Abstract: We report on the successful completion of a 2 trillion particle cosmological simulation to \(z=0\) run on the Piz Daint supercomputer (CSCS, Switzerland), using 4000+ GPU nodes for a little less than 80 h of wall-clock time or 350,000 node hours. Using multiple benchmarks and performance measurements on the US Oak Ridge National Laboratory Titan supercomputer, we demonstrate that our code PKDGRAV3, delivers, to our knowledge, the fastest time-to-solution for large-scale cosmological N-body simulations. This was made possible by using the Fast Multipole Method in conjunction with individual and adaptive particle time steps, both deployed efficiently (and for the first time) on supercomputers with GPU-accelerated nodes. The very low memory footprint of PKDGRAV3 allowed us to run the first ever benchmark with 8 trillion particles on Titan, and to achieve perfect scaling up to 18,000 nodes and a peak performance of 10 Pflops. PubDate: 2017-05-18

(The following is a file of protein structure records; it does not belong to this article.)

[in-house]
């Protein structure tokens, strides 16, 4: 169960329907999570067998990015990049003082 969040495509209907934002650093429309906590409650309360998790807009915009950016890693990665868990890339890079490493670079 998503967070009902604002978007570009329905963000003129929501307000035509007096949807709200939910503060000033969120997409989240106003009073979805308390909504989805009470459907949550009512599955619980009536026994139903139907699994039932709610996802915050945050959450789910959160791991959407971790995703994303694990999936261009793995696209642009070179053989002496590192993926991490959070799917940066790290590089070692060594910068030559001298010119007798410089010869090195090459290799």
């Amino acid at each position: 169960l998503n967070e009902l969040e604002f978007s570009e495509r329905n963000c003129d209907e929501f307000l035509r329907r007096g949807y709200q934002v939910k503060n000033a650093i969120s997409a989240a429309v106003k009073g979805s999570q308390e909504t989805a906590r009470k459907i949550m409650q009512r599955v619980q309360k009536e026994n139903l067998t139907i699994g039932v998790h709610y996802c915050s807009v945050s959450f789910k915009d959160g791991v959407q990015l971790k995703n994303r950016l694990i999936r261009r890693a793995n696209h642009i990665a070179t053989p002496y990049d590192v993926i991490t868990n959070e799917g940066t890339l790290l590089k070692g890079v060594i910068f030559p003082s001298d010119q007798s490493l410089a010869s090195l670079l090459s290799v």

Abstract: We present the black hole accretion code (BHAC), a new multidimensional general-relativistic magnetohydrodynamics module for the MPI-AMRVAC framework. BHAC has been designed to solve the equations of ideal general-relativistic magnetohydrodynamics in arbitrary spacetimes and exploits adaptive mesh refinement techniques with an efficient block-based approach. Several spacetimes have already been implemented and tested. We demonstrate the validity of BHAC by means of various one-, two-, and three-dimensional test problems, as well as through a close comparison with the HARM3D code in the case of a torus accreting onto a black hole. The convergence of a turbulent accretion scenario is investigated with several diagnostics and we find accretion rates and horizon-penetrating fluxes to be convergent to within a few percent when the problem is run in three dimensions. Our analysis also involves the study of the corresponding thermal synchrotron emission, which is performed by means of a new general-relativistic radiative transfer code, BHOSS. The resulting synthetic intensity maps of accretion onto black holes are found to be convergent with increasing resolution and are anticipated to play a crucial role in the interpretation of horizon-scale images resulting from upcoming radio observations of the source at the Galactic Center. PubDate: 2017-05-03